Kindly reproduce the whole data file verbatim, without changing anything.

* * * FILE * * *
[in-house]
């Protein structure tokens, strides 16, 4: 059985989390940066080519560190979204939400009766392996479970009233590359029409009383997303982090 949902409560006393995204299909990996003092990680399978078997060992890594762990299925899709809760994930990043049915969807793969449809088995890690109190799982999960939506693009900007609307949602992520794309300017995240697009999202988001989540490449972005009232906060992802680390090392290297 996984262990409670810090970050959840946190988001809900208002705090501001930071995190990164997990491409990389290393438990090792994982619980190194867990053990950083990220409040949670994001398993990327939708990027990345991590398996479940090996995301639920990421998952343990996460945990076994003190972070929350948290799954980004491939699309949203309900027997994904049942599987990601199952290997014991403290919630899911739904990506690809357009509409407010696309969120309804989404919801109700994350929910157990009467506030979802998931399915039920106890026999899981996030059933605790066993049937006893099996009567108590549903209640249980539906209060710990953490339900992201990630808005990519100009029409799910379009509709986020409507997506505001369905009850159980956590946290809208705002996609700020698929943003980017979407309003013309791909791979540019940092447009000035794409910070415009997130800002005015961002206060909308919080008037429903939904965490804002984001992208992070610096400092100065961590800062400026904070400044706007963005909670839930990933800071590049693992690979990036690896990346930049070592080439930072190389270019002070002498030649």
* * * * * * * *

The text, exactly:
[in-house]
């Protein structure tokens, strides 16, 4: 059985989390940066080519560190979204939400009766392996479970009233590359029409009383997303982090 949902409560006393995204299909990996003092990680399978078997060992890594762990299925899709809760994930990043049915969807793969449809088995890690109190799982999960939506693009900007609307949602992520794309300017995240697009999202988001989540490449972005009232906060992802680390090392290297 996984262990409670810090970050959840946190988001809900208002705090501001930071995190990164997990491409990389290393438990090792994982619980190194867990053990950083990220409040949670994001398993990327939708990027990345991590398996479940090996995301639920990421998952343990996460945990076994003190972070929350948290799954980004491939699309949203309900027997994904049942599987990601199952290997014991403290919630899911739904990506690809357009509409407010696309969120309804989404919801109700994350929910157990009467506030979802998931399915039920106890026999899981996030059933605790066993049937006893099996009567108590549903209640249980539906209060710990953490339900992201990630808005990519100009029409799910379009509709986020409507997506505001369905009850159980956590946290809208705002996609700020698929943003980017979407309003013309791909791979540019940092447009000035794409910070415009997130800002005015961002206060909308919080008037429903939904965490804002984001992208992070610096400092100065961590800062400026904070400044706007963005909670839930990933800071590049693992690979990036690896990346930049070592080439930072190389270019002070002498030649």